I woke up at 5 AM according to the clock on the wall, sweating. Apparently, the mild fever that I'd been running had broken. Given how well I'd been sleeping, I was fairly convinced that I was done with sleep for at least a while, so I flipped on a light and started to read one of the novels that I'd brought along. About this time, one of the patient care techs came in to retrieve Wayne's urinal, which he'd just filled.
It was a bit before 5:30 when I rang for the nurse, as the foam brace that I was wearing had become uncomfortable due to my sweating into it. I asked her if we could undo the buckles and let it air out for a bit and she agreed and did so. She was going off shift early and stopped to say goodbye to Wayne.
And Wayne had had another stroke. While he'd been in excellent condition the day before and well enough to fill his urinal and talk to the PCT at 5 AM, now he couldn't speak and couldn't move various parts of his body.
There was shortly a lot more light and activity in the room. By about 5:45, I got the attention of one of the folks working on Wayne and said, "Call his wife. His son is a neurologist. They'll want to be here."
Before too long, both Wayne's wife and son had arrived. Then the problem was trying to pinpoint the time of onset of the stroke. Wayne might have been a candidate for the use of TPA, but that has to be administered within three hours of the stroke. And the nurse who had seen him most recently had gone off shift early, so they were trying to confirm when he'd last been responsive.
"The male nurse picked up his urinal at 5 AM. Check with him," I said. And when Wayne's son asked and was corrected ("He's not a nurse." Ok, look, I knew what I meant.), they found him and verified that Wayne had indeed been responsive as of 5 AM, which meant that he was still well within the window for TPA.
Except that they got his blood work back and they'd finally gotten his coumadin up to a therapeutic level, which meant that they couldn't give him the TPA to try to bust the clot. Given the way that Wayne was responding, his son thought that the clot might be in a place where it could be retrieved -- effectively Roto-Rootered out. As it happened, Wayne's son had studied at Northwestern under the best guy in the city to perform the procedure, a doctor who was affiliated with another hospital, not too far away.
A phone call later, arrangements were made to transfer Wayne to the other hospital and to have the surgeon's team standing by on the other end. Wayne's son came around the curtain and thanked me for having been an articulate and effective advocate for his father.
While this had been going on, many other members of the family arrived to see Wayne. By about 8 AM, the transfer was away.
I hope Wayne did well, but this is a story that I will likely never hear the end of.
A bit later, the nurse came in and I asked her to refasten the braces around my now quite well-aired out leg. And then she said, "It's time to take out the catheter."
"Really? I'd been under the impression that you were waiting for the physical therapist to arrive so that I might get a gravity assist."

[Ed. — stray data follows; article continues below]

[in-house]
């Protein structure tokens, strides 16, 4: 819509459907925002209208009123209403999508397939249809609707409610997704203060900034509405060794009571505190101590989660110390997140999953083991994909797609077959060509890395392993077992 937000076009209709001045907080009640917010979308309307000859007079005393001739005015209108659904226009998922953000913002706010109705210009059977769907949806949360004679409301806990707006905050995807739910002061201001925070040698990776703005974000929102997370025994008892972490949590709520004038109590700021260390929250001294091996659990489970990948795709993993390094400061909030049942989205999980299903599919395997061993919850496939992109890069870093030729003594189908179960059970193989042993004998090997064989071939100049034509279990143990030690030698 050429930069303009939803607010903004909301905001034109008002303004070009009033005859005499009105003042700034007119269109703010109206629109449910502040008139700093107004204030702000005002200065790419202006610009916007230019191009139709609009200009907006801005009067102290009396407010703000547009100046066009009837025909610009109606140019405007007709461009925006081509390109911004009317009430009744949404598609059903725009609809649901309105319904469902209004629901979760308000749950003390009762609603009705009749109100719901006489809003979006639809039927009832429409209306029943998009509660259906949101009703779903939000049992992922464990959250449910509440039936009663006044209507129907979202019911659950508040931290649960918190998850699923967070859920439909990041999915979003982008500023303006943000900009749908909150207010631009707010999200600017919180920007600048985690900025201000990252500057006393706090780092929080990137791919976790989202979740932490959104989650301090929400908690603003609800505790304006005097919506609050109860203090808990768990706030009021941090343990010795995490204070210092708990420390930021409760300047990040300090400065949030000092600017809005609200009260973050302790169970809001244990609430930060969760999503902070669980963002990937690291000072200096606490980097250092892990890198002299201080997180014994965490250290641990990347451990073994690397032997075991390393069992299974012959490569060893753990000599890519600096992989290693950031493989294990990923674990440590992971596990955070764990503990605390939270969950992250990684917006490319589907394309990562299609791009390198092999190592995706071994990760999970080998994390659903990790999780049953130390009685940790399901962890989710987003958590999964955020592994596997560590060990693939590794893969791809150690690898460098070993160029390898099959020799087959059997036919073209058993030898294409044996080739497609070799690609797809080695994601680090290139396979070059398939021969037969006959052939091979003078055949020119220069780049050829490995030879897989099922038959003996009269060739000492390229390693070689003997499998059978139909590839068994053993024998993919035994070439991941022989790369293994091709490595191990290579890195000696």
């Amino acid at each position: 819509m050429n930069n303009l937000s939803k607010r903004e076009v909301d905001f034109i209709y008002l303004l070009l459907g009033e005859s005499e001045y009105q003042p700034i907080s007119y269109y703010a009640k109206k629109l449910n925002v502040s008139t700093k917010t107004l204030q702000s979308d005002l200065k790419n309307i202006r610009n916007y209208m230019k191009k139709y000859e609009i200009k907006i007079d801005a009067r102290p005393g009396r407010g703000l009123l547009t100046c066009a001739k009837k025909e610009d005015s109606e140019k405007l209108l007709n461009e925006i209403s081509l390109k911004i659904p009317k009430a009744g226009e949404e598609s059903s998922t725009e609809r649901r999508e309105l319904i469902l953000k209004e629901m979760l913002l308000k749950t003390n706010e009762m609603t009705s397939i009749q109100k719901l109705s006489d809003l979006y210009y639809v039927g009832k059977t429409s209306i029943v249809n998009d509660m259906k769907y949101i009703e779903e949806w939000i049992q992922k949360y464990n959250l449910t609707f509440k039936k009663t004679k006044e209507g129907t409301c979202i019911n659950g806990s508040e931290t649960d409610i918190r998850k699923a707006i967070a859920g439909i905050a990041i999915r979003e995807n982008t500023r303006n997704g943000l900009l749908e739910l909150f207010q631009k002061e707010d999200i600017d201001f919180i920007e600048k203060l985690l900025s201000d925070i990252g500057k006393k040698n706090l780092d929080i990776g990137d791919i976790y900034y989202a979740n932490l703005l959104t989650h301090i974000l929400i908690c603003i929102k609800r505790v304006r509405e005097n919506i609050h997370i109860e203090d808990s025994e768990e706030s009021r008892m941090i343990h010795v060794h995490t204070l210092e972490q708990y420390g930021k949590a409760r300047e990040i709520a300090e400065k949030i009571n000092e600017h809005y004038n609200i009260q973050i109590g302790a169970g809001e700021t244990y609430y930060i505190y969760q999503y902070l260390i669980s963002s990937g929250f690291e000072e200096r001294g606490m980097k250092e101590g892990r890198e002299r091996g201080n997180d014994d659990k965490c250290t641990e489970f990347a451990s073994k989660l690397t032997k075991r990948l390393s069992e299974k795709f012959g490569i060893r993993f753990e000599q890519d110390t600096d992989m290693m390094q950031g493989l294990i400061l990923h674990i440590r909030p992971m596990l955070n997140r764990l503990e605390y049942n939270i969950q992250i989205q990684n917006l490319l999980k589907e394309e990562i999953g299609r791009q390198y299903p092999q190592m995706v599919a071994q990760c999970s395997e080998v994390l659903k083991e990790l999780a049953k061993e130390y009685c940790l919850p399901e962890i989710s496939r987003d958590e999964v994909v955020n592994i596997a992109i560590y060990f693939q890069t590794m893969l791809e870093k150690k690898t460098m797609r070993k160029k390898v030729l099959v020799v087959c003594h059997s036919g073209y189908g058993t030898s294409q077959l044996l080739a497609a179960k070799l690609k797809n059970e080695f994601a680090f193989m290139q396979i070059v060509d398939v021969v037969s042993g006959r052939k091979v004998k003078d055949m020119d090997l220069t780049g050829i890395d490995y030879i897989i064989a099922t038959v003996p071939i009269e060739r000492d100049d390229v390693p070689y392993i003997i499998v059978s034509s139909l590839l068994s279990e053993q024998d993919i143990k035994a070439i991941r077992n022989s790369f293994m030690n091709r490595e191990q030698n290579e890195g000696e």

"That's true, but you need to have something in your bladder to be able to go, and the catheter keeps it empty."
"Point well taken."
So the nurse popped out the catheter. And about an hour later, I happily peed into the handy urinal. I have seldom been so happy to take a leak.
I never did see a physical therapist on Sunday, as it turned out. The surgeon came by and changed the dressings on my leg, which was good. About this time, daisy_knotwise and Katie arrived. I'd told her what had happened with Wayne, so she wasn't surprised. The surgeon told us to make an appointment for me for two weeks from Tuesday to have the staples out of my leg, which we've since done. (Made the appointment, that is.)
Gretchen and Katie stayed until visiting hours ended at 8 PM, to the delight of the various nurses who stopped in to see the cute baby. Then they headed off to home and supper, leaving me by myself with only one thing left to do.
Before I could leave the hospital, there were two vital functions that I had to perform. I had earlier that day taken care of the first, following the removal of the Foley catheter. That left number two.
There was only one big problem. I am too big to fit properly onto even the large-sized bedside commodes. It's not that they aren't wide enough -- it's the distance from fore to aft that's the problem.
(Aside: I have elongated toilets at home. I can use a round toilet, but only barely, which produces some occasional entertainment in convention hotels. I long ago wrote a very short filk of Julia Ecklar's "I Hate Little Fire Lizards" which consisted of in toto, "I hate little round toilets and my asshole hates them too." 'Nuff said.)
After an extensive search, they brought along another oversized commode of different, but -- sadly! -- no larger design. I noted that given the size of the hole, I would not even be able to clean myself. (If all of my parts do not fit into the hole, there is no prospect of getting my hand in there.) They promised that they would clean me up afterwards.
(The one nurse or nurse's aide who had led the search for the commode was quite apologetic. She said that they really needed to take this up with the appropriate hospital committee, as I wasn't the only patient they'd ever had with this problem.)
So I ended up with my bad leg splayed out to one side, a urinal in one hand in front of me, trying desperately to poo. Which I did. I had to push hard enough at one point that everything turned red, but I made a poo-poo.
Which meant that I could go home on Monday.